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By Greg Tasker and Greg Tasker,Western Maryland Bureau of The Sun | July 11, 1995
HAGERSTOWN -- Allegheny Power System Inc., an electric utility holding company that serves 1.4 million customers, including 188,000 in Western Maryland, will relocate its New York City headquarters to Washington County by late 1996, company officials said yesterday.The move will mean the relocation of "fewer than 20 workers," primarily senior management officials and management personnel, said Donald L. Whipp, a spokesman for Allegheny Power System Inc.The company's three subsidiaries serve a 29,000-square-mile area that includes parts of Maryland, Virginia, West Virginia, Pennsylvania and Ohio.
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By Liz F. Kay and Liz F. Kay,Sun reporter | January 17, 2008
Responding to customer outrage, a Western Maryland utility promised yesterday that it would refund a surcharge that was levied on 220,000 customers to pay for energy-efficient light bulbs mailed to them as part of a conservation program. Jeff Trout, attorney for Allegheny Power, defended the program in a meeting with the state Public Service Commission yesterday, but he acknowledged that its execution was flawed. Allegheny Power's shareholders will pay the full cost of the $2.5 million program, he said.
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NEWS
By Kevin L. McQuaid and Debbie M. Price and Kevin L. McQuaid and Debbie M. Price,SUN STAFF | February 21, 1997
Allegheny Power System has abandoned its campaign against a $446 million power plant under construction in Cumberland, which it says will force a 13 percent rise in the electric rates for 192,000 Marylanders from Garrett to Howard counties.The failure of Allegheny Power to renegotiate or terminate its contract with AES Corp. ends months of public strife over the Warrior Run plant, which is scheduled to begin generating electricity in 1999.A 13 percent rate rise would add $115 per year to the average residential electric bill, and, Allegheny Power claims, would cost the region more than 1,000 jobs.
NEWS
By Liz F. Kay and Liz F. Kay,SUN REPORTER | January 11, 2008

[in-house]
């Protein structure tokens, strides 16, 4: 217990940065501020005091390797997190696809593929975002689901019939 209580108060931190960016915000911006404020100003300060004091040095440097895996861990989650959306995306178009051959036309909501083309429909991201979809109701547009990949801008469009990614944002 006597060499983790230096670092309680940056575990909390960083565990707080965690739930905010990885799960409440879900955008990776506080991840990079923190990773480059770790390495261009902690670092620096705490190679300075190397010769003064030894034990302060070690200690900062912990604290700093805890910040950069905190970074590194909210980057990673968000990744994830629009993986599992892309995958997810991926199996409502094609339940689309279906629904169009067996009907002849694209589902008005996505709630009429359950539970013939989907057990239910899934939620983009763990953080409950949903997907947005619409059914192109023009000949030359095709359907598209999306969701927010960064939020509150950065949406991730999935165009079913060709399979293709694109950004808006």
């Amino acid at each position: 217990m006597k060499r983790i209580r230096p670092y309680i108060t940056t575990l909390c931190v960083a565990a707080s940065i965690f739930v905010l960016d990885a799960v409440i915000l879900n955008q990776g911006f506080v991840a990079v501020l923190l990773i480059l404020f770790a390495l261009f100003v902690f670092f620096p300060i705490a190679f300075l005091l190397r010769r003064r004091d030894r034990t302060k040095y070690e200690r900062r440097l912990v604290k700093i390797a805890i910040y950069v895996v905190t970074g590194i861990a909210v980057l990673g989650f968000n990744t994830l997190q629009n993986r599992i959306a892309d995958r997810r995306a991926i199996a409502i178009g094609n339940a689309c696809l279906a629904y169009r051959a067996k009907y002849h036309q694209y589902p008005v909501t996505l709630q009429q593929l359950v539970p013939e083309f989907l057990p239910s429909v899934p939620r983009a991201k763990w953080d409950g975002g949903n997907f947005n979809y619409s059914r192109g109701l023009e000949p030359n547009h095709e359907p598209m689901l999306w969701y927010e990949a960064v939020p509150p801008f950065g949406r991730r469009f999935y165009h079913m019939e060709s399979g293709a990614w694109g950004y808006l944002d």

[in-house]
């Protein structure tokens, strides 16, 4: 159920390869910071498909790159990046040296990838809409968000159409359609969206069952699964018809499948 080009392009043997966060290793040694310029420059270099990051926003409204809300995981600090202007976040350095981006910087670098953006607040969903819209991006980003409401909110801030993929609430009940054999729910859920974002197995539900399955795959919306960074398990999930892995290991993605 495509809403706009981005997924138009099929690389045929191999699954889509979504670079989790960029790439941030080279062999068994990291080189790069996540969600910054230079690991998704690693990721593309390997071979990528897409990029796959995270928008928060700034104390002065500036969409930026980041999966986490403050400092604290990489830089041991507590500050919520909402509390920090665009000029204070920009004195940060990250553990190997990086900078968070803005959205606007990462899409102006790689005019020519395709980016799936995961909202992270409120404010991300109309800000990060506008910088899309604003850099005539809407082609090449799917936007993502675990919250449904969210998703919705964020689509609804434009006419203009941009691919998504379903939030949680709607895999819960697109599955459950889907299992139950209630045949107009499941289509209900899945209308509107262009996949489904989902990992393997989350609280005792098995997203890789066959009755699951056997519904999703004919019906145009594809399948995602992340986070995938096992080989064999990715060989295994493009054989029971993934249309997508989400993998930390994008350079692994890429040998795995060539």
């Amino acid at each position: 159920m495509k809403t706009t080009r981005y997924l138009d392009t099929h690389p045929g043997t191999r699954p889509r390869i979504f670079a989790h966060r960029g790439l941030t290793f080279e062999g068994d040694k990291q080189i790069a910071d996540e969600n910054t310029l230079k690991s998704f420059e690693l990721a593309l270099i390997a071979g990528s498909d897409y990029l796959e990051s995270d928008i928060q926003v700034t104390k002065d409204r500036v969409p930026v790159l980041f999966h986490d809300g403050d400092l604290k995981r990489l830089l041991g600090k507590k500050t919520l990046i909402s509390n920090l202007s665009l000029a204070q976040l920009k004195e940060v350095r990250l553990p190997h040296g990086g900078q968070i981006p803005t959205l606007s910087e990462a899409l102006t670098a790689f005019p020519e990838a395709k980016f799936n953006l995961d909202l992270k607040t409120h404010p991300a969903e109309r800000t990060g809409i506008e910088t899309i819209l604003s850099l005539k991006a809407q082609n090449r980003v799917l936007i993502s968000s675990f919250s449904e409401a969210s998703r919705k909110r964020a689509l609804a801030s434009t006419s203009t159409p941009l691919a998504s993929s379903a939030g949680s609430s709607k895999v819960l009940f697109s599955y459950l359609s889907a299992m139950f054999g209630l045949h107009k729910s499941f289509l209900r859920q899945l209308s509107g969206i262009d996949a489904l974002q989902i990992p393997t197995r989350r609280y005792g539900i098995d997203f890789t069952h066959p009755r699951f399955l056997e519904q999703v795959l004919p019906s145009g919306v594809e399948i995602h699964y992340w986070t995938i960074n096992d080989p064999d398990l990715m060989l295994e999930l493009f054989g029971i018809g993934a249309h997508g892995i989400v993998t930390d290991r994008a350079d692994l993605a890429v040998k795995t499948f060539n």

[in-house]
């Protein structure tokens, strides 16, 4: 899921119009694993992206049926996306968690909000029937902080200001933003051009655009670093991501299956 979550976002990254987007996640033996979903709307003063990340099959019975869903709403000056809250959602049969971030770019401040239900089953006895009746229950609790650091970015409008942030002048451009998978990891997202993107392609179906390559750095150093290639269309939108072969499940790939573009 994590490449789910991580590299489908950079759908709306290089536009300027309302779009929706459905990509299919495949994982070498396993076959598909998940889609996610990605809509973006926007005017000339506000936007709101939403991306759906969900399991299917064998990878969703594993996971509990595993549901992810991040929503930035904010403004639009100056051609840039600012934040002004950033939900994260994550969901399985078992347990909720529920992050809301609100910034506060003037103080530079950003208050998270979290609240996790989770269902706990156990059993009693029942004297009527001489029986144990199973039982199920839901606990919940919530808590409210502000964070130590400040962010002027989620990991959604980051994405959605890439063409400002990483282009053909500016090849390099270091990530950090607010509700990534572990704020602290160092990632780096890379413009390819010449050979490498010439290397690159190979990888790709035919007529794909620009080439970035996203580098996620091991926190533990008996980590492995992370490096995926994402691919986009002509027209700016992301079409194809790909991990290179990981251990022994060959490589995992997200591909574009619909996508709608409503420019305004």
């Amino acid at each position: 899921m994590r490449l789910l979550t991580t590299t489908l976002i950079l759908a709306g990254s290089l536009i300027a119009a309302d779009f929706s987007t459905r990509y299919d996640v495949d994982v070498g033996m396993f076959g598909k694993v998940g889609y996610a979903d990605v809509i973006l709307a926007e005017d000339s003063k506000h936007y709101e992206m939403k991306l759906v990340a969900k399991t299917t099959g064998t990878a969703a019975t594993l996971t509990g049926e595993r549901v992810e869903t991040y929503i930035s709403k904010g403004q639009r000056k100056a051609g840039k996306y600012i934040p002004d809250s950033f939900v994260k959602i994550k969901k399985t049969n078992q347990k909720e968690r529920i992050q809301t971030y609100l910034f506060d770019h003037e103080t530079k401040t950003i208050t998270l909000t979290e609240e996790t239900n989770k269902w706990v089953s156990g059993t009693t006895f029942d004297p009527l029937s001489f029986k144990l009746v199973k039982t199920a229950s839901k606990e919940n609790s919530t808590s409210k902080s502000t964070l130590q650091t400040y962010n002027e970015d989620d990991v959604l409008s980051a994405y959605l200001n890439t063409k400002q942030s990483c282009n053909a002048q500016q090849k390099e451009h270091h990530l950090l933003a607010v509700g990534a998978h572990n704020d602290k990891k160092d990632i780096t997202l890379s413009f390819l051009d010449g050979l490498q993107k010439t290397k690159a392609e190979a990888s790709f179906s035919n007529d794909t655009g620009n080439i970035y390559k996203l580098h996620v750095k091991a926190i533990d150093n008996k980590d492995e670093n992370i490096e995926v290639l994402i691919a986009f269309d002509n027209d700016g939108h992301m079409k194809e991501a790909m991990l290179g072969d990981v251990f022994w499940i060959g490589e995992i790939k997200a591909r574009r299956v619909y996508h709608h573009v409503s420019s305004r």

.. The intention was good: Maryland power companies would help customers save electricity by providing discounted or free energy-efficient light bulbs. But consumers have discovered they're paying for the program - whether they use it or not - with a surcharge on every month's utility bills. And only a few stores offer the discount, which means inconvenience - if the consumer bothers to try to find the bulbs at all. Even the U.S. Postal Service has complained.
NEWS
By Larry Carson and Larry Carson,Sun reporter | January 14, 2007
Seeking to avoid the turmoil BGE underwent over plans to sharply raise electricity rates last year, the utility serving thousands of homes in parts of Howard and Carroll counties and Western Maryland has asked regulators for permission to increase rates this spring -- well before price caps expire. The idea, Allegheny Power says, is to impose two 15 percent surcharges and use the money plus interest to soften the blow for consumers when the company's price caps take effect in 2009. Those affected by the plan will get a chance starting this week to offer their opinions to the state's Public Service Commission.
NEWS
By Donna R. Engle and Donna R. Engle,SUN STAFF | September 6, 1996
Allegheny Power Co. plans to build a substation with a 65-foot wooden pole atop Parr's Ridge, the highest point between the Catoctin Mountains and the Chesapeake Bay.A Mount Airy-area citizens group won a partial victory last week in its 10-month effort to get the Hagerstown-based utility to make the substation as unobtrusive as possible to its residential neighbors and motorists on nearby Interstate 70.Frederick County's Zoning Appeals Board placed limits...
NEWS
By Athima Chansanchai and Athima Chansanchai,SUN STAFF | December 14, 2002